The 3D aspect (described on the box as "virtual reality") is a bit of a joke. The game came with cardboard glasses meant to emphasize the parallax scrolling of the backgrounds. I guess they add a little depth but that's offset by the lack of clarity and general discomfort involved in wearing those things. You'll take them off after two minutes and never put them on again. I'm not sure exactly why Jim Power is traveling through dimensions, but I suspect he's looking for a worthwhile video game. Keep looking Jim! © Copyright 2020 The Video Game Critic.

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Our high score: 30700
1 player 

Joe & Mac
Grade: B-
Publisher: Data East (1991)
Posted: 2021/5/14

screenshotI've enjoyed my share of prehistoric platformers over the years, including Chuck Rock (Genesis, 1991) and Bonk's Adventure (Turbografx-16, 1990). Joe & Mac has the same light-hearted, arcade style. You play a club-wielding caveman navigating mountains, rivers, and icy caverns. As the title suggests, the game is designed for two players.

I was impressed by the sheer variety of prehistoric creatures, each rendered with charm and personality. The animation however is a little stiff. When you "swing" your club the animation is only about two frames! This does not bode well for the collision detection, especially on a crowded screen. I'm just glad I can aim upwards, since so many enemies tend to attack from above. I love that "clink" sound of pterodactyls being plucked out of the sky. Some of the more annoying stages have small pesky enemies like bees that swarm from their hives or fish that leap from the sea below your feet.

The jumping controls are very floaty and forgiving. When you lose a life, an angel appears on the screen, letting you determine the place where your character will resume, and that's pretty sweet. Power-ups let you toss bones, fireballs, and boomerangs. Frankly the rapid-fire bones are the only worthwhile weapon. When you accidentally switch to something else you'll immediately regret it.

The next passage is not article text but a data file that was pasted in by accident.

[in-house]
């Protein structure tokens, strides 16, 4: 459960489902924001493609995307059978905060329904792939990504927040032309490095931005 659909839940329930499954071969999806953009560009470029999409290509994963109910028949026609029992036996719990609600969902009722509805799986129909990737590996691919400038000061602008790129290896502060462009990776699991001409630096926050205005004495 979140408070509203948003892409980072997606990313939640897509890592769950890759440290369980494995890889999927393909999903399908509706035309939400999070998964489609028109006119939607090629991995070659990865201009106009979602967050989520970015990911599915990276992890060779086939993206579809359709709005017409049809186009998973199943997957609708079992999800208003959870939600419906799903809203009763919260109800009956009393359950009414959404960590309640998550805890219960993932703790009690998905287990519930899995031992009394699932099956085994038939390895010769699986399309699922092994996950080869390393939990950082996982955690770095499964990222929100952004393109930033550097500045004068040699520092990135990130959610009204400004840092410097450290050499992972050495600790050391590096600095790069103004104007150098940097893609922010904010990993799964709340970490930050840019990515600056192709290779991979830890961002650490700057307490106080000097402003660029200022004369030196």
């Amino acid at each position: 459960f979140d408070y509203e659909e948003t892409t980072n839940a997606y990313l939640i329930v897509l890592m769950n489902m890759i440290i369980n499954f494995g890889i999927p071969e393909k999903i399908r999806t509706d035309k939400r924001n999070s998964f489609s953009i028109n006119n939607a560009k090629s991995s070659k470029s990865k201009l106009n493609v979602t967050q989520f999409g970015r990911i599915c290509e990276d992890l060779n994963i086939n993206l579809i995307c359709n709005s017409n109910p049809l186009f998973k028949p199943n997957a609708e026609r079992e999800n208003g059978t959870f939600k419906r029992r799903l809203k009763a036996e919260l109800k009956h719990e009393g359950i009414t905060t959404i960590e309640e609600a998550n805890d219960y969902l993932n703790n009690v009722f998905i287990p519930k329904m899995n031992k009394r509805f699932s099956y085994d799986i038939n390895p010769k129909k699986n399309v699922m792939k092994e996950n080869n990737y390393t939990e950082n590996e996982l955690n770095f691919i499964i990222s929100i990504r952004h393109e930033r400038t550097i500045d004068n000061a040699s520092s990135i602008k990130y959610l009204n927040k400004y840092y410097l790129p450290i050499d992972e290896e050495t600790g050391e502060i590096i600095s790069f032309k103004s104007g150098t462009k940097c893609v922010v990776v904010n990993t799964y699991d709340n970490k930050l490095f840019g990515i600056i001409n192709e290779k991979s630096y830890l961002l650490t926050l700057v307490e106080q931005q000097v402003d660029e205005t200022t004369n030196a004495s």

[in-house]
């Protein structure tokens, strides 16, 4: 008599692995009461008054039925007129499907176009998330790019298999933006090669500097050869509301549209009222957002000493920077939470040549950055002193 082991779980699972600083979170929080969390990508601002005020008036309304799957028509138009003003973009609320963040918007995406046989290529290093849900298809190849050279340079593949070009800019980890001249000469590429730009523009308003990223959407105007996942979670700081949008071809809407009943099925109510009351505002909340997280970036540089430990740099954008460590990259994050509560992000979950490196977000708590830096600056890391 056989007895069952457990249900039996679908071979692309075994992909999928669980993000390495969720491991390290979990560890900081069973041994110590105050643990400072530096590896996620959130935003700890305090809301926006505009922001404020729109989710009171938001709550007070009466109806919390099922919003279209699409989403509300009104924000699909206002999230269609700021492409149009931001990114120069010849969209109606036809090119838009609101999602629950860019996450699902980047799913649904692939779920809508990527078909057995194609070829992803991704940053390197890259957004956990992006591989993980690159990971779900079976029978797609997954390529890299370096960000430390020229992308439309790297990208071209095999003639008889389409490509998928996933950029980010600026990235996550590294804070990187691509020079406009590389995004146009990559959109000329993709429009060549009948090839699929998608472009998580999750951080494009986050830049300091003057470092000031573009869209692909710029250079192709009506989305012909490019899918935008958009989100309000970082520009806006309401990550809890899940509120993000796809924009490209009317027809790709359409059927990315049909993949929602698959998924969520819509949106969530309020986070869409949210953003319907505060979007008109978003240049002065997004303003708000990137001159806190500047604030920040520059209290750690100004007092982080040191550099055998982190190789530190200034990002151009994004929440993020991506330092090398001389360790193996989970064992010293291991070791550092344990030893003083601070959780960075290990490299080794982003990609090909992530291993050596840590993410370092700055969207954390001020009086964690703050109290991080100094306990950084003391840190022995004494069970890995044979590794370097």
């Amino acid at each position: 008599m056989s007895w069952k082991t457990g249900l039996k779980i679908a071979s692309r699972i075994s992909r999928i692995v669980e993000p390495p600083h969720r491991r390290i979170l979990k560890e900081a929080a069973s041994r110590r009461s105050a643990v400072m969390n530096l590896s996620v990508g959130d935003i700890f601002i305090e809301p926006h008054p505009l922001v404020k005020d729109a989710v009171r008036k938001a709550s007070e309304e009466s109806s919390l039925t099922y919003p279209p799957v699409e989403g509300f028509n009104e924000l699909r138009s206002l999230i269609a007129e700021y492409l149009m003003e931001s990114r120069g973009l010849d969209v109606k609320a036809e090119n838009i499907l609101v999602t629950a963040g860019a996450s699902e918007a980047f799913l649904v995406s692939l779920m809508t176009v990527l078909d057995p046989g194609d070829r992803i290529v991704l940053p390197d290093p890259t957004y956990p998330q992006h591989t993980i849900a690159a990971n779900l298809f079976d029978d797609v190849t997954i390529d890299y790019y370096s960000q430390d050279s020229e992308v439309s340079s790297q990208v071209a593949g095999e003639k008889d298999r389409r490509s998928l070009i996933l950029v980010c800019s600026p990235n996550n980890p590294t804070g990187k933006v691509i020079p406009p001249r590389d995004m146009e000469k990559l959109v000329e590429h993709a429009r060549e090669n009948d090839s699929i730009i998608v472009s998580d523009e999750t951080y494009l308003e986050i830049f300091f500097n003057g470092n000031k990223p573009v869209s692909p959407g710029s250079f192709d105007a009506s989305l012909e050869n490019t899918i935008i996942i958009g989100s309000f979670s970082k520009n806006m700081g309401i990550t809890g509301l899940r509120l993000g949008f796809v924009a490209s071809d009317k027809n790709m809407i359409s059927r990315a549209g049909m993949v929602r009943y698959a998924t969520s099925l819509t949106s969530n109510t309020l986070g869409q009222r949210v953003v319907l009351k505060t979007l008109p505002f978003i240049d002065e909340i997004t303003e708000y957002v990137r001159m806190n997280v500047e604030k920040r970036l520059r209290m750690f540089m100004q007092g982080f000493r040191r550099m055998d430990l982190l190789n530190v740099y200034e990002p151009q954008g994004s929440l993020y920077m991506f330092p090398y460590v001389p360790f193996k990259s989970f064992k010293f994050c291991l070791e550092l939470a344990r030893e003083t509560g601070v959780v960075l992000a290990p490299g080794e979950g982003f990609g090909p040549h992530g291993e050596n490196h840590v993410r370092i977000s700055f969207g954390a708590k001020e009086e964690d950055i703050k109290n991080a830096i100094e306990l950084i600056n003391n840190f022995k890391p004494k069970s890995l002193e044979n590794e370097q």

Some of the bosses are so large they can't even fit on the screen! The first is a gigantic T-Rex which must have been positively mind-blowing in 1991. When that thing roars it really does sound like a T-Rex! Upon defeating a boss a cute cave girl comes running out to give you a kiss, and there's a different chick for each level. Winning!

The two-player coop mode works remarkably well considering the size of the characters. You get unlimited continues but the game displays the high score so you always have something to strive for. Although the game is fairly linear there's a map that charts your progress. The pacing is good, the bosses are reasonable, and when you die you don't even lose your weapon! Steel drum music adds a nice summer vibe but the sound effects could use more punch. Joe & Mac is good clean fun, with a low difficulty that makes it easy to overlook its flaws. © Copyright 2021 The Video Game Critic.

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Our high score: 56,000
1 or 2 players 

Joe & Mac 2
Grade: B
Publisher: Data East (1993)
Posted: 2021/5/14

screenshotJoe & Mac 2 feels more polished than the original game with better animation and more sophisticated gameplay. Once again you're a whimsical caveman fighting for survival through diverse prehistoric environments, only this time you're subjected to an unnecessary storyline with a villain named Grok. While pursuing the seven gems required to face Grok (really?) you'll visit various villages where you can buy items and obtain passwords. There's even an overhead map you can freely roam around to select your next stage.